• Hunting for microbes since 2003

  • We seek to understand

    the role of microorganisms in Earth's nutrient cycles

    and as symbionts of other organisms

  • Cycling of carbon, nitrogen and sulfur

    affect the health of our planet

  • The human microbiome -

    Our own social network of microbial friends

  • Ancient invaders -

    Bacterial symbionts of amoebae

    and the evolution of the intracellular lifestyle

  • Marine symbioses:

    Listening in on conversations

    between animals and the microbes they can't live without

  • Single cell techniques offer new insights

    into the ecology of microbes

  • Apply for the DOME International PhD/PostDoc program

Dome News

Latest publications

Single cell analyses reveal contrasting life strategies of the two main nitrifiers in the ocean

Nitrification, the oxidation of ammonia via nitrite to nitrate, is a key process in marine nitrogen (N) cycling. Although oceanic ammonia and nitrite oxidation are balanced, ammonia-oxidizing archaea (AOA) vastly outnumber the main nitrite oxidizers, the bacterial Nitrospinae. The ecophysiological reasons for this discrepancy in abundance are unclear. Here, we compare substrate utilization and growth of Nitrospinae to AOA in the Gulf of Mexico. Based on our results, more than half of the Nitrospinae cellular N-demand is met by the organic-N compounds urea and cyanate, while AOA mainly assimilate ammonium. Nitrospinae have, under in situ conditions, around four-times higher biomass yield and five-times higher growth rates than AOA, despite their ten-fold lower abundance. Our combined results indicate that differences in mortality between Nitrospinae and AOA, rather than thermodynamics, biomass yield and cell size, determine the abundances of these main marine nitrifiers. Furthermore, there is no need to invoke yet undiscovered, abundant nitrite oxidizers to explain nitrification rates in the ocean.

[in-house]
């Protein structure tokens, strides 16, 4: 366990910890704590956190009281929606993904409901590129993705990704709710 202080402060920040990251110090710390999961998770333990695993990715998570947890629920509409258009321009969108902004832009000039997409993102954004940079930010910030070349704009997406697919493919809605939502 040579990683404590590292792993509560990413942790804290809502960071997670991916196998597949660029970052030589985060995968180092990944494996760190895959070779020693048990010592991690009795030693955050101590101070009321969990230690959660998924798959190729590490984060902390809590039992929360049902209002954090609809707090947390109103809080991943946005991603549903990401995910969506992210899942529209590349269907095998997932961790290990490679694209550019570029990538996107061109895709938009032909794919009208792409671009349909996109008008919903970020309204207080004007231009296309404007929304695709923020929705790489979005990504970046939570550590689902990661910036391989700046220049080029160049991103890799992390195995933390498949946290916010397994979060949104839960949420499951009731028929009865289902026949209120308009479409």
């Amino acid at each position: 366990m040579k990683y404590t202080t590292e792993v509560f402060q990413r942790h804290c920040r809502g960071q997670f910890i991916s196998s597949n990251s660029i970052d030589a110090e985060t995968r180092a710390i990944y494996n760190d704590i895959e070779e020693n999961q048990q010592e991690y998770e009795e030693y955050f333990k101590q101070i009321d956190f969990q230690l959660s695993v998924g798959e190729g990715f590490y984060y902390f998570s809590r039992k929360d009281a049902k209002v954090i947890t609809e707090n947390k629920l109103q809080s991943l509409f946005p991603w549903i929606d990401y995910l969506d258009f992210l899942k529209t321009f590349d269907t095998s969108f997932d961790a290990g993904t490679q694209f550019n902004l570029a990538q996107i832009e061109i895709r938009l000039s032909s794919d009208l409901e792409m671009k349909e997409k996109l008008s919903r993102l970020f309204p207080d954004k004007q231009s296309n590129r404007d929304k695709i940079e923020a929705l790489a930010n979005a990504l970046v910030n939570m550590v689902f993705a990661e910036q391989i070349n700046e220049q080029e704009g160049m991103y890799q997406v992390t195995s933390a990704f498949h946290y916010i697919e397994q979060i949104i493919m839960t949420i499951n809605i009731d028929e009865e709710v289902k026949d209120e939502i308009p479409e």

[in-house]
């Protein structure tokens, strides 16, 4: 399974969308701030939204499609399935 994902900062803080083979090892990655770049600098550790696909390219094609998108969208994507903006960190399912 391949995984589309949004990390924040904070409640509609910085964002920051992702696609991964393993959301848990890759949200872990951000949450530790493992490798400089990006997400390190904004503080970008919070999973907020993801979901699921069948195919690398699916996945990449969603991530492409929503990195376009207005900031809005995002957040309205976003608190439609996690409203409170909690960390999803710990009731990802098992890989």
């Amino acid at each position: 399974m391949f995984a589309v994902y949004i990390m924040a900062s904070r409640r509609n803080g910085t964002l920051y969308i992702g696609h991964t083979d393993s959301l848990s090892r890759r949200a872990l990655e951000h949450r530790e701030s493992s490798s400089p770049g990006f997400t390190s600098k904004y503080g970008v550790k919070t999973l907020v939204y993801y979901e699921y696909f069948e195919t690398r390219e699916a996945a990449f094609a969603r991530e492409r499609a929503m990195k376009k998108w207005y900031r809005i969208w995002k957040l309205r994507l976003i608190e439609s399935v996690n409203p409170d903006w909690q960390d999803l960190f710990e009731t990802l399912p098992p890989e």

Kitzinger K, Marchant H, Bristow L, Herbold C, Padilla C, Kidane A, Littmann S, Daims H, Pjevac P, Stewart F, Wagner M, Kuypers M
2020 - Nat. Commun., in press

Transcriptomic Response of Nitrosomonas europaea Transitioned from Ammonia- to Oxygen-Limited Steady-State Growth.

Ammonia-oxidizing microorganisms perform the first step of nitrification, the oxidation of ammonia to nitrite. The bacterium is the best-characterized ammonia oxidizer to date. Exposure to hypoxic conditions has a profound effect on the physiology of , e.g., by inducing nitrifier denitrification, resulting in increased nitric and nitrous oxide production. This metabolic shift is of major significance in agricultural soils, as it contributes to fertilizer loss and global climate change. Previous studies investigating the effect of oxygen limitation on have focused on the transcriptional regulation of genes involved in nitrification and nitrifier denitrification. Here, we combine steady-state cultivation with whole-genome transcriptomics to investigate the overall effect of oxygen limitation on Under oxygen-limited conditions, growth yield was reduced and ammonia-to-nitrite conversion was not stoichiometric, suggesting the production of nitrogenous gases. However, the transcription of the principal nitric oxide reductase (cNOR) did not change significantly during oxygen-limited growth, while the transcription of the nitrite reductase-encoding gene () was significantly lower. In contrast, both heme-copper-containing cytochrome oxidases encoded by were upregulated during oxygen-limited growth. Particularly striking was the significant increase in transcription of the B-type heme-copper oxidase, proposed to function as a nitric oxide reductase (sNOR) in ammonia-oxidizing bacteria. In the context of previous physiological studies, as well as the evolutionary placement of sNOR with regard to other heme-copper oxidases, these results suggest sNOR may function as a high-affinity terminal oxidase in and other ammonia-oxidizing bacteria. Nitrification is a ubiquitous microbially mediated process in the environment and an essential process in engineered systems such as wastewater and drinking water treatment plants. However, nitrification also contributes to fertilizer loss from agricultural environments, increasing the eutrophication of downstream aquatic ecosystems, and produces the greenhouse gas nitrous oxide. As ammonia-oxidizing bacteria are the most dominant ammonia-oxidizing microbes in fertilized agricultural soils, understanding their responses to a variety of environmental conditions is essential for curbing the negative environmental effects of nitrification. Notably, oxygen limitation has been reported to significantly increase nitric oxide and nitrous oxide production during nitrification. Here, we investigate the physiology of the best-characterized ammonia-oxidizing bacterium, , growing under oxygen-limited conditions.